As a new academic year begins for schools, colleges and universities, as the days shorten and the leaves of trees begin to change colour, September is full of new beginnings as well as endings. It is a time of paradox, and I am deeply aware of that as we enter this month with a sense of the new season in so many different ways, yet wondering what lies ahead as we continue to emerge from a viral pandemic.
This week, and in the days ahead there is much in my diary which is about wonderfully celebrating with different worshipping communities, and I am aware that for many there is a sense of delight and joy, not least as people meet and gather once again. Yet many of my conversations with people across the diocese and beyond, also reveal the pain, whether it be an ever deeper awareness of loss or vulnerability, or pain rooted in particular aspects of personal or corporate life.
Towards the end of August, I was looking out at the sea one night, enjoying its dark beauty, and at peace as I listened to the rhythm of the waves, yet I soon found my thoughts turning to those many people unseen and unknown to me out on the ocean in a place of danger and turbulence, risking their lives to flee a country. In that same week, as I enjoyed the excitement and inspiration of so much of the news about the Paralympics, I could barely bring myself to listen to the news about the unfolding events in Afghanistan.
Such joy and pain are always present at the same time, and the one must never deny the existence of the other. Every day, unspeakable atrocities are taking place across our world affecting individuals and communities, many of whom we will never even hear about. This is true too of events of celebration and delight, and we are to be attentive to both.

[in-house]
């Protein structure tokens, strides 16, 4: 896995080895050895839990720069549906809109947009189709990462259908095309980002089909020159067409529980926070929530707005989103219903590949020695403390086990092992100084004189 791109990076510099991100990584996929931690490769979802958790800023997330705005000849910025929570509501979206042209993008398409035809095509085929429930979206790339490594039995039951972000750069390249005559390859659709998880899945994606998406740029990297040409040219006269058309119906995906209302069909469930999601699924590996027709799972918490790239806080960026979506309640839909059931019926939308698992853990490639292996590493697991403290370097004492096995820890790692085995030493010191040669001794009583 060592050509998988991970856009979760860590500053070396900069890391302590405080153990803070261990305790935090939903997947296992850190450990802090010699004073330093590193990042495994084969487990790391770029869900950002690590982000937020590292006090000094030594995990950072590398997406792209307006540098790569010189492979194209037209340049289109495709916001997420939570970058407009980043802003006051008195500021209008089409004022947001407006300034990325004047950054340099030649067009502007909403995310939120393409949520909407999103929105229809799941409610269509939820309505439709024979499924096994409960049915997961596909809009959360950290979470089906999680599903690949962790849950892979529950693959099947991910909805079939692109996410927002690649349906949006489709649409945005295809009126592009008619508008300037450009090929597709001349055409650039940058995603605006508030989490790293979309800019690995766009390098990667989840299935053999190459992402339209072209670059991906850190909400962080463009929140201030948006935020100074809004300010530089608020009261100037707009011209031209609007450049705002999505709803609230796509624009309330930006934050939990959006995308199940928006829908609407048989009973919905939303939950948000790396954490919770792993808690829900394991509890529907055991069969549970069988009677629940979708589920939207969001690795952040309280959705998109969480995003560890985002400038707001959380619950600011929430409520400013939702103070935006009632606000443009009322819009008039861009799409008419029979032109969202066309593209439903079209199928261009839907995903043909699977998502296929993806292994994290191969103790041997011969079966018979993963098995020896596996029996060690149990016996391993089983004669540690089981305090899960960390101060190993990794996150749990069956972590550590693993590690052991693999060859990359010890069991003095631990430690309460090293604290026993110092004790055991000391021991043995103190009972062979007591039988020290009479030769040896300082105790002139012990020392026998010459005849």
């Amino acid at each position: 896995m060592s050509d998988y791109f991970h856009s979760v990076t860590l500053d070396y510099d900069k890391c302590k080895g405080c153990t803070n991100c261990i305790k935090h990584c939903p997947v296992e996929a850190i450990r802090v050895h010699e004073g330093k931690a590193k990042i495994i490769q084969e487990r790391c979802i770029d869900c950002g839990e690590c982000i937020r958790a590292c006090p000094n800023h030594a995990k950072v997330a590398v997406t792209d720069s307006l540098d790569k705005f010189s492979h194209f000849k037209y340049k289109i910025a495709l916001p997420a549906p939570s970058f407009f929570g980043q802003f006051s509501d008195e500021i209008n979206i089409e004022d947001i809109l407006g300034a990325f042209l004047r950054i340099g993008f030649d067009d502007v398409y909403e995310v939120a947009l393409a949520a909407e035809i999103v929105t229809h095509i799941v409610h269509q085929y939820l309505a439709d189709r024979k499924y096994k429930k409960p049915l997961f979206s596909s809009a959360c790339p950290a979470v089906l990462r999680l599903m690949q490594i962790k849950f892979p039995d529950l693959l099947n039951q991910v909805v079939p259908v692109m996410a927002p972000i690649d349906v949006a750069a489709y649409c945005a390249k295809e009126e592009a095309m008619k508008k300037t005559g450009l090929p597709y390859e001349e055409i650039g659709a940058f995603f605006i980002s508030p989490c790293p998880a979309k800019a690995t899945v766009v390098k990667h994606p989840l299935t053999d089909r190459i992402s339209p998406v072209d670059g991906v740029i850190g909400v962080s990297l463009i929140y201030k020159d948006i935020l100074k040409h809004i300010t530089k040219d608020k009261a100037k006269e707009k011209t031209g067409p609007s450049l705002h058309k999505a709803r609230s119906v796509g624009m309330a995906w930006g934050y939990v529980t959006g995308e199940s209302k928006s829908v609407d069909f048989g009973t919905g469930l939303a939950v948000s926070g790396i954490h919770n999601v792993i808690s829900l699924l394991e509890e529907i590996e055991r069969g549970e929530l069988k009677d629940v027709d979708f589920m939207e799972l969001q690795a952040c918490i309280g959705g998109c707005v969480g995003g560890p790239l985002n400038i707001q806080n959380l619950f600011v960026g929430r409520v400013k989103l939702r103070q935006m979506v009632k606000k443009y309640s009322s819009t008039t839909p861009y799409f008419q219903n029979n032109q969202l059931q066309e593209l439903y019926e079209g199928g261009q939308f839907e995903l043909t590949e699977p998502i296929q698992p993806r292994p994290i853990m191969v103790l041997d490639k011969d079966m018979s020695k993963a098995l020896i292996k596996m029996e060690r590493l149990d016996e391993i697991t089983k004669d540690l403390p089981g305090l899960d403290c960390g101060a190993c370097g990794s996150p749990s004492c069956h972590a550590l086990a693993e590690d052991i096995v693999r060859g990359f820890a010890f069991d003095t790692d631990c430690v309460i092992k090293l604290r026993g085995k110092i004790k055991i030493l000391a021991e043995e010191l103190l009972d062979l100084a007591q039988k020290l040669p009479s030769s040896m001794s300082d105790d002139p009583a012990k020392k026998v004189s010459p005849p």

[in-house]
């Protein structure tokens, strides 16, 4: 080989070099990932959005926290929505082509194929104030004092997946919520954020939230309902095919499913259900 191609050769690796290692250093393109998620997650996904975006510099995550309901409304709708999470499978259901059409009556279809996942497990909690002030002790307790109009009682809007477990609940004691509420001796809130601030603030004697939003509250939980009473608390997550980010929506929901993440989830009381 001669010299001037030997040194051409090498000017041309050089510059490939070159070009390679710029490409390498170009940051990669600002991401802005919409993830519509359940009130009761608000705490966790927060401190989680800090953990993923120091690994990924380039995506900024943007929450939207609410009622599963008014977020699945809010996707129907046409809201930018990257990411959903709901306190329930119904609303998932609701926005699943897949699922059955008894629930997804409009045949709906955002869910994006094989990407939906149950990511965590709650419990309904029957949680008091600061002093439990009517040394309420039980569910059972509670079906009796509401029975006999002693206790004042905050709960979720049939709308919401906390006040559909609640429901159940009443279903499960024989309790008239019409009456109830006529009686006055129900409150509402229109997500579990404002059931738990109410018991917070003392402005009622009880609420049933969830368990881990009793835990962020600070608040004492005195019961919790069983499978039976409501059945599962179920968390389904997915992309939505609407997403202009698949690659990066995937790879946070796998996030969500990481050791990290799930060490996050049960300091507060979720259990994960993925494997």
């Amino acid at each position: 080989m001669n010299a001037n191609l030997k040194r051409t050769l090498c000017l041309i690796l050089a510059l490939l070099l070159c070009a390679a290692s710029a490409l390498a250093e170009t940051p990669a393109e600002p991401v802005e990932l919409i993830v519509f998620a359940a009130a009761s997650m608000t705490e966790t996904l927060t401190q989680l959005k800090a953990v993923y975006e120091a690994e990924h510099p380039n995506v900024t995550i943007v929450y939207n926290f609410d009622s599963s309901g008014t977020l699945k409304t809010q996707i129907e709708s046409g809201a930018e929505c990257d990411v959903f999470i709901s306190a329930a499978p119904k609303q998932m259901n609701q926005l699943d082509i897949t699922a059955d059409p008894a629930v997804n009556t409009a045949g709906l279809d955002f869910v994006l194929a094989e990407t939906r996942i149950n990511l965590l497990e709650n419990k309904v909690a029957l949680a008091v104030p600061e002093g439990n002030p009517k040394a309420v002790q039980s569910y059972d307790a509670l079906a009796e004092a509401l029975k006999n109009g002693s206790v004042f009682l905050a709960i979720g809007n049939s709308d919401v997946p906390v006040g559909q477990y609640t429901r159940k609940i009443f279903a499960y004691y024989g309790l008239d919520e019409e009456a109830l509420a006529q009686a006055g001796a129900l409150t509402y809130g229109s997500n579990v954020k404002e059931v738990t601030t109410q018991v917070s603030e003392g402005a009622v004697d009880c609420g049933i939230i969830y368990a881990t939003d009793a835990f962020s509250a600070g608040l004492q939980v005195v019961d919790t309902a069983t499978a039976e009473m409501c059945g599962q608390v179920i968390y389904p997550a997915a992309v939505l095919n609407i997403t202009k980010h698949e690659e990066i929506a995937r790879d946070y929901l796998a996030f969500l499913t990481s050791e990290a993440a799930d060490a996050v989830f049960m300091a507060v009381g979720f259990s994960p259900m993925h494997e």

As followers of Jesus Christ, we have entered into his death and resurrection which dwell together, and as this new academic year begins and we live the present, participating in the shaping of the future, may we listen and notice more deeply, individually and together, as we seek to walk the way of Christ. May we grow ever more attentive to both the beauty and the brokenness of our own lives, the lives of neighbours near and far, and within creation, as we enter Creationtide. And in all of this may we continually be receivers and bearers of Christ’s hope because it is this hope which enables us to hold together the tears and the laughter, as we stay rooted in Christ, in whom all things hold together.
At the start of this ‘new year,’ I give thanks for our shared life together in this Diocese, and hope is writ deep in my heart and mind.
With my thanks and prayers as ever